About This Festival
Sarawak Cultural Village
Through the lush, green canopy of the trees, beyond the haze of humidity and the chirp of tropical birds, you hear it. A drum beats in the distance, steadily thumping out its tribal rhythm. Have you unwittingly wandered into the camp of a mysterious indigenous people? Is this a movie set where the natives will sacrifice you to a hungry jungle monster? No, it's the Rainforest World Music Festival.
Every year the Sarawak Tourism Board welcomes thousands of music enthusiasts from around the globe to the Sarawak Cultural Village, a hamlet nestled at the foot of Mount Santubong, just 35 kilometers outside of Sarawak’s capital, Kuching. Celebrating the diversity of world music, the three-day festival runs workshops (which are more like mini-concerts) in the afternoon, followed by full-scale evening performances held on the two main stages in the village. The festival usually features approximately 20 bands over the course of the weekend, andis now one of the largest musical events in Malaysia with a total audience approaching 30,000.
Every Kind of Music You Can Imagine
The festival features a wide range of musical performances from traditional to world fusion and contemporary. While electronic instruments are fairly commonplace at the festival now, the festival emphasizes the use of traditional acoustic instruments. Invited performers come from all over Malaysia, as well as Australia, Colombia, Ireland, Africa and beyond. If you find yourself needing a break from all the didgeridoos, lutes and sitars, you can wander over to the Food & Village Mart, where local craftspeople sell everything from henna tattoos to jewelry and fabric, and food stalls hawk kolo mee (a typical Kuching noodle dish) and sautéed wild fern. You know, just your average festival fare.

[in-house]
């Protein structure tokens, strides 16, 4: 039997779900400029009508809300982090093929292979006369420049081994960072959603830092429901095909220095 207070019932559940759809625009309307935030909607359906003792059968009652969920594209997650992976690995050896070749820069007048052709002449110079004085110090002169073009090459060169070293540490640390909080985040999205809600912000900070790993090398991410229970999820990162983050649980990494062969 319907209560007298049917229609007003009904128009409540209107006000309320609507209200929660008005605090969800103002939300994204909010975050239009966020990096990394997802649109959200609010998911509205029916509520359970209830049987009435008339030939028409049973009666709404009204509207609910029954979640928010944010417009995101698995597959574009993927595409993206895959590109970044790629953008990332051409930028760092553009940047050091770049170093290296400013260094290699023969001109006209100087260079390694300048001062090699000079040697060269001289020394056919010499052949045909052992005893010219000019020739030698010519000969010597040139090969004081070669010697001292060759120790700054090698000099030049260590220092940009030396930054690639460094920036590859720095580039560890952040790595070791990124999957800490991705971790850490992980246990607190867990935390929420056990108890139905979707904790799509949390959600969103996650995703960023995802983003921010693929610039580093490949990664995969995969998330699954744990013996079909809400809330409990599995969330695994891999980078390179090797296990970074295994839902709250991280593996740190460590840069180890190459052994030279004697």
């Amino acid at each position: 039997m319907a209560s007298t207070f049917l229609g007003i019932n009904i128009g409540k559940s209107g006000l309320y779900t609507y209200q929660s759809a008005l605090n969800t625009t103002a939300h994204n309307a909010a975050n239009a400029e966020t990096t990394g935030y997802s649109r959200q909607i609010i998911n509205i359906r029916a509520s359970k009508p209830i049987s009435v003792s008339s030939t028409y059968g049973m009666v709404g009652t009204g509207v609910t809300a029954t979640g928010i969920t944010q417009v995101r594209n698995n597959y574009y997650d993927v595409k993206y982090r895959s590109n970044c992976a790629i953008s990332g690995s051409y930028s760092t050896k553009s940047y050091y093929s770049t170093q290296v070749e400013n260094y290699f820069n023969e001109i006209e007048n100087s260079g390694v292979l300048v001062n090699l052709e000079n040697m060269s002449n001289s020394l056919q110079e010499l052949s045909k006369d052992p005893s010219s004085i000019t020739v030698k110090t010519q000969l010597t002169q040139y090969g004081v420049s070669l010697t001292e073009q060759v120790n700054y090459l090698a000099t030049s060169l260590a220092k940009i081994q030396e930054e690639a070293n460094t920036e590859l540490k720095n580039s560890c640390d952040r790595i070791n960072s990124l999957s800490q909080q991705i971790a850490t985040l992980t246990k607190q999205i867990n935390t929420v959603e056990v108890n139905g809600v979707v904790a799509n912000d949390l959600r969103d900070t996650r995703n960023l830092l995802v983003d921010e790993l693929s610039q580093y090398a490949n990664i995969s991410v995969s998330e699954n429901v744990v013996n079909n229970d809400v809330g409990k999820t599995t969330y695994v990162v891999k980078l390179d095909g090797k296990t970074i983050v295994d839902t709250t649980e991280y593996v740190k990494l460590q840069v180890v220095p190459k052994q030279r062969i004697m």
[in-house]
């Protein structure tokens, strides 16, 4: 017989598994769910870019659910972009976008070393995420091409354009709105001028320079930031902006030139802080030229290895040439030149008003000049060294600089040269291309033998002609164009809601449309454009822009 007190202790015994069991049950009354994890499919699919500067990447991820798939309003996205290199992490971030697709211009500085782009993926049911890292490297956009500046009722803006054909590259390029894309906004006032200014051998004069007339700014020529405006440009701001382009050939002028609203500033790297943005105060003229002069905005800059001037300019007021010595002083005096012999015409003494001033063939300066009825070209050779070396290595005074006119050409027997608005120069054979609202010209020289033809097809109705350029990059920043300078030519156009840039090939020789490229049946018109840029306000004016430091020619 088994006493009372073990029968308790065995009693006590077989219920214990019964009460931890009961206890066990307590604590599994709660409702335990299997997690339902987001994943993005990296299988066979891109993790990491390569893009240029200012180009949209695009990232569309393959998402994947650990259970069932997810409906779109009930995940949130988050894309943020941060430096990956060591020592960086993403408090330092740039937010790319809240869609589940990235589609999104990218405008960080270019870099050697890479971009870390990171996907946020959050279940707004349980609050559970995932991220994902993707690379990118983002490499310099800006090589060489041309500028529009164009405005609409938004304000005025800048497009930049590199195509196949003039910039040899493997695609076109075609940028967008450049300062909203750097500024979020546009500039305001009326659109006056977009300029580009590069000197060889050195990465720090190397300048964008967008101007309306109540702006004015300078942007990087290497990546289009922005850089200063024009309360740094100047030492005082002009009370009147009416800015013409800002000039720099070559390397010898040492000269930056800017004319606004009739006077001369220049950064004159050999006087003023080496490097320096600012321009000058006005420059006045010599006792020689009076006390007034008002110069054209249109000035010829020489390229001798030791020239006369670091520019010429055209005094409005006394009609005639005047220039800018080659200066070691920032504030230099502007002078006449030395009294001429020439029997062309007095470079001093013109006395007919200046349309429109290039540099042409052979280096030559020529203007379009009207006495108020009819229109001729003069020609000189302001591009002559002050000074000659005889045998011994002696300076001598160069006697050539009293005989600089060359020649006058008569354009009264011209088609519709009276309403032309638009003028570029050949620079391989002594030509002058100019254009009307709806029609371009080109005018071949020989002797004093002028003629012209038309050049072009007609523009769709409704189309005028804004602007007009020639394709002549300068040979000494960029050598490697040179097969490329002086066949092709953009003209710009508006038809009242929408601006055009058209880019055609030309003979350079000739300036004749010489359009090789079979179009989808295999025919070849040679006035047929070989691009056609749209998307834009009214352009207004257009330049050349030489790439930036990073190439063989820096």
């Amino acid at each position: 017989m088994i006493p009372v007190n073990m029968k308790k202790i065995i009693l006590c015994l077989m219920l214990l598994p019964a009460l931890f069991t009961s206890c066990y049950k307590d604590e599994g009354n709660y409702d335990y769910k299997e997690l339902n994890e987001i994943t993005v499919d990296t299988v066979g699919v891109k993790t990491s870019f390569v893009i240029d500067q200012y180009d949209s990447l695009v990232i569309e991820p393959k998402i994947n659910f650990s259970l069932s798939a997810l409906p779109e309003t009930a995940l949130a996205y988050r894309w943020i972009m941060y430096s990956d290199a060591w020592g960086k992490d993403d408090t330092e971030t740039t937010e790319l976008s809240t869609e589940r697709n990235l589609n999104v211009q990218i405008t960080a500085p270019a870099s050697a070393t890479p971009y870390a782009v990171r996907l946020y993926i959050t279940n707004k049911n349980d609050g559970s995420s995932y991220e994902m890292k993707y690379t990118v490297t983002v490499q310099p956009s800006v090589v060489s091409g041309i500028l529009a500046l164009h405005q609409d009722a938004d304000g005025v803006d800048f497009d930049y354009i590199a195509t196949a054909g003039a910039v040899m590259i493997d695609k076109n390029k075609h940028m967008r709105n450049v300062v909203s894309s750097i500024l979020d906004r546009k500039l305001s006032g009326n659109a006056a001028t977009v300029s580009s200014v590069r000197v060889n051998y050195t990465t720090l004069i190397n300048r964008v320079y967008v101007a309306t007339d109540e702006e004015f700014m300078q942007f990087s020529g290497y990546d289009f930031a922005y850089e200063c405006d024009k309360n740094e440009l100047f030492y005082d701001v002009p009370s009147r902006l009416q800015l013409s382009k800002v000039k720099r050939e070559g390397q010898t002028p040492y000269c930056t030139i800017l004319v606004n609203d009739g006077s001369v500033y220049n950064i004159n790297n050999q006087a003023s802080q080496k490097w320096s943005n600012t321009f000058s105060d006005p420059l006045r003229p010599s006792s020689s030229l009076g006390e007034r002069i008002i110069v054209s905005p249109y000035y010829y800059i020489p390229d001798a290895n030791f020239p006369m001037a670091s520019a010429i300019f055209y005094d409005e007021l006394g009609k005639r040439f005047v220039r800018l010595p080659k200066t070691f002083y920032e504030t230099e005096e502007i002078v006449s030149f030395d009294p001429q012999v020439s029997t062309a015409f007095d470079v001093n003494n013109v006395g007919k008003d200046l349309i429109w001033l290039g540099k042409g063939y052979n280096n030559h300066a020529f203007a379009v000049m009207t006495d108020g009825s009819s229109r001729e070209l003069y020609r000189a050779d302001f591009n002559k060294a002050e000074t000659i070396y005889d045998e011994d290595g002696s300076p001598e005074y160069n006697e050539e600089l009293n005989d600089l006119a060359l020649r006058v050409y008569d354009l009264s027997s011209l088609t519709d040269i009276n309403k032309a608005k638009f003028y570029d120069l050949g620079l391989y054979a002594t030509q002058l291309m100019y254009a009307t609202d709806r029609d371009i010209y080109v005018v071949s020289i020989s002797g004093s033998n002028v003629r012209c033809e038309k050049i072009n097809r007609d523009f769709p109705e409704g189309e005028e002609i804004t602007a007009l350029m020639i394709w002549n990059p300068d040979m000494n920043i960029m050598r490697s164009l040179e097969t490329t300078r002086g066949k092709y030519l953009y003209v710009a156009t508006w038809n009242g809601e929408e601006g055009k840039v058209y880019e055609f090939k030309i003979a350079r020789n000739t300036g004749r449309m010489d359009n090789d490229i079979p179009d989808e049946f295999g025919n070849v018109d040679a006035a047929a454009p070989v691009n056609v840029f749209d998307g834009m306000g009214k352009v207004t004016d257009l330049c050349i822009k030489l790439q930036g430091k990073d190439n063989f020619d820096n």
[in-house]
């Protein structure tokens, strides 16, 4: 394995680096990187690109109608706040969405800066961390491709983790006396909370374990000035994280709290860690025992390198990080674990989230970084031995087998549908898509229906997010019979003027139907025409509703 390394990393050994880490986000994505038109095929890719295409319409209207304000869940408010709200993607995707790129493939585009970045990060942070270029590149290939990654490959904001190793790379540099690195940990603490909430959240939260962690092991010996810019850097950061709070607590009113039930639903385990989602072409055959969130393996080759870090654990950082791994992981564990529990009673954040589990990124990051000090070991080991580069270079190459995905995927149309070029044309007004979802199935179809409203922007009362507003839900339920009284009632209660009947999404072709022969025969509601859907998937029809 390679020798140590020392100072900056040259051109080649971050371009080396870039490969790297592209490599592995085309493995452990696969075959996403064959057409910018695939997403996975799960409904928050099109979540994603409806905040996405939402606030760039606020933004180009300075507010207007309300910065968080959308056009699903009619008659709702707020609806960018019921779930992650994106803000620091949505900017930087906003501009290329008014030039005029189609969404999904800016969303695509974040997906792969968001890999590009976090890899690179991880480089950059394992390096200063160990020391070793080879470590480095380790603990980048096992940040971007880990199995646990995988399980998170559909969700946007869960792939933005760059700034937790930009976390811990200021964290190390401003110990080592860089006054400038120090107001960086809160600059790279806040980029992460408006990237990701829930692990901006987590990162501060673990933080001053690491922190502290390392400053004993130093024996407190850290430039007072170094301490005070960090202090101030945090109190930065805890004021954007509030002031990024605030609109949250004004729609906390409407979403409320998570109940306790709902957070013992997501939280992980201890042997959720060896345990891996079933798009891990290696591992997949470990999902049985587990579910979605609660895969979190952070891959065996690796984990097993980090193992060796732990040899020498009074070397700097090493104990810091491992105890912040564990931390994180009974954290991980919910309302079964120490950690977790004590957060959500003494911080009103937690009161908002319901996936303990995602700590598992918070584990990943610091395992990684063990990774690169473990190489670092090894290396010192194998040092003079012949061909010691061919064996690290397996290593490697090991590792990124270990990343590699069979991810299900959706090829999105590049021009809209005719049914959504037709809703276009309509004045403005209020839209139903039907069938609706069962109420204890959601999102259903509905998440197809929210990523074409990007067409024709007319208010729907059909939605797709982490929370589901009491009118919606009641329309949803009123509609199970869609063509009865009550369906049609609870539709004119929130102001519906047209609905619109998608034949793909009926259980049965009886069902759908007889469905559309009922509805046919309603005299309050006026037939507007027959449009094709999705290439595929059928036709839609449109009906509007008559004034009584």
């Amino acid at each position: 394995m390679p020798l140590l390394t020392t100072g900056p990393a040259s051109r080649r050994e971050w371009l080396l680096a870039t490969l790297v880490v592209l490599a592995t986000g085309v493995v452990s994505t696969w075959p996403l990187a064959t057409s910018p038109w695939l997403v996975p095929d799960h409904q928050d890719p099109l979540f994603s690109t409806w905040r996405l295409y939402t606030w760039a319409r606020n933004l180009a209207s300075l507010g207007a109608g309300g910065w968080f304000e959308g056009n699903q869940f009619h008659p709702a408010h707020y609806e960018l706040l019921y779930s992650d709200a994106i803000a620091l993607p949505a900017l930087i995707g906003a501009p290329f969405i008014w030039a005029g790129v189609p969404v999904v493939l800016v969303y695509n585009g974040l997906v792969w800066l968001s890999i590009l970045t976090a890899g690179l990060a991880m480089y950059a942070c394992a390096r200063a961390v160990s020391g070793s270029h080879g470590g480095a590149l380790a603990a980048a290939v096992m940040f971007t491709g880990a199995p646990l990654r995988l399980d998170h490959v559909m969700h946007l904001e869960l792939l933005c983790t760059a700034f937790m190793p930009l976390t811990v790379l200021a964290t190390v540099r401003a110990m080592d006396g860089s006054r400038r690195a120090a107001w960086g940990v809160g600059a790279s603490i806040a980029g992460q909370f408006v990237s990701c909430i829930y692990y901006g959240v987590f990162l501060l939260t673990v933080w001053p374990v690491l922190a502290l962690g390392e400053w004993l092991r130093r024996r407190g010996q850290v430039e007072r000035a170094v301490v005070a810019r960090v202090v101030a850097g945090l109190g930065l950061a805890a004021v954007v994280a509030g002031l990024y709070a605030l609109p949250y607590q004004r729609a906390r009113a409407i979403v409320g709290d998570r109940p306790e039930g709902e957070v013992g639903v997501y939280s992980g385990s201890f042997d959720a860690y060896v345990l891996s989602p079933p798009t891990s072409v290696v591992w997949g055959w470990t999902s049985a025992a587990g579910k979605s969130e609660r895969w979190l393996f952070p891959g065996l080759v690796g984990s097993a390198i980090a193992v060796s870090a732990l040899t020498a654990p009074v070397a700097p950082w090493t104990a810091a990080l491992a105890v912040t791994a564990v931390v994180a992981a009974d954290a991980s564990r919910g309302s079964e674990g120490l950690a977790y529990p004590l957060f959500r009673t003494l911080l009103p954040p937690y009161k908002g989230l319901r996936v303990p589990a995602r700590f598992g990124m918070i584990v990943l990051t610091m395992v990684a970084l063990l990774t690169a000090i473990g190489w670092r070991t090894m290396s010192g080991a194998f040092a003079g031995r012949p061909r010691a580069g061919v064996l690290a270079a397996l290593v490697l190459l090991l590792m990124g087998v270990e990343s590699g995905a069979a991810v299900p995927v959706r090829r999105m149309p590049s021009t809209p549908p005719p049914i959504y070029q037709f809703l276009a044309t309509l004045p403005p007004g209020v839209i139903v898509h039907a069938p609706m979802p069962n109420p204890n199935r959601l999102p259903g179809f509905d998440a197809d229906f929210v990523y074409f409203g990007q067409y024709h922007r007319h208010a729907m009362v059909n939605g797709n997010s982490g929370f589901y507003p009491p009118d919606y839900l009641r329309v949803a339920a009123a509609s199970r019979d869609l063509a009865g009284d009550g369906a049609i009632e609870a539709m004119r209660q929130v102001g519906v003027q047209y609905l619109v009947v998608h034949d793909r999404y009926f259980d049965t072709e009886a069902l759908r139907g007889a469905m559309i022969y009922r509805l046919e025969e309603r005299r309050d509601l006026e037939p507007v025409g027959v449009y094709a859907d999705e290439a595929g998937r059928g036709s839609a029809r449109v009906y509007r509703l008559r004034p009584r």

Founded in 1997, the festival was the brainchild of musician Randy Raine-Reusch; former head of the Sarawak Tourism Board, Robert Basiuk; Edric Ong, the President of the Society Atelier of Sarawak (which, not surprisingly, supports traditional arts); and his brother, Edgar Ong, a film producer. From its humble beginnings less than 20 years ago to being voted one of the "25 Best International Festivals" by renowned music magazine, Songlines, for the fourth year in a row, RWMF is blossoming into a music festival force to be reckoned with.
Although there is a set schedule for the workshops and evening performances, the atmosphere at the Rainforest World Music Festival is extremely relaxed, and attendees are free to wander the village, coming and going from the festival over the three days. Daytime workshops are held inside traditional houses in the village, where the performers are often on the floor with the audience, allowing guests to get up close and personal with the musicians. You won't find performers hiding backstage or in private trailers here. Instead, artists roam around the village, mingling with curious festival-goers who chat them up about the music and the events of the day.
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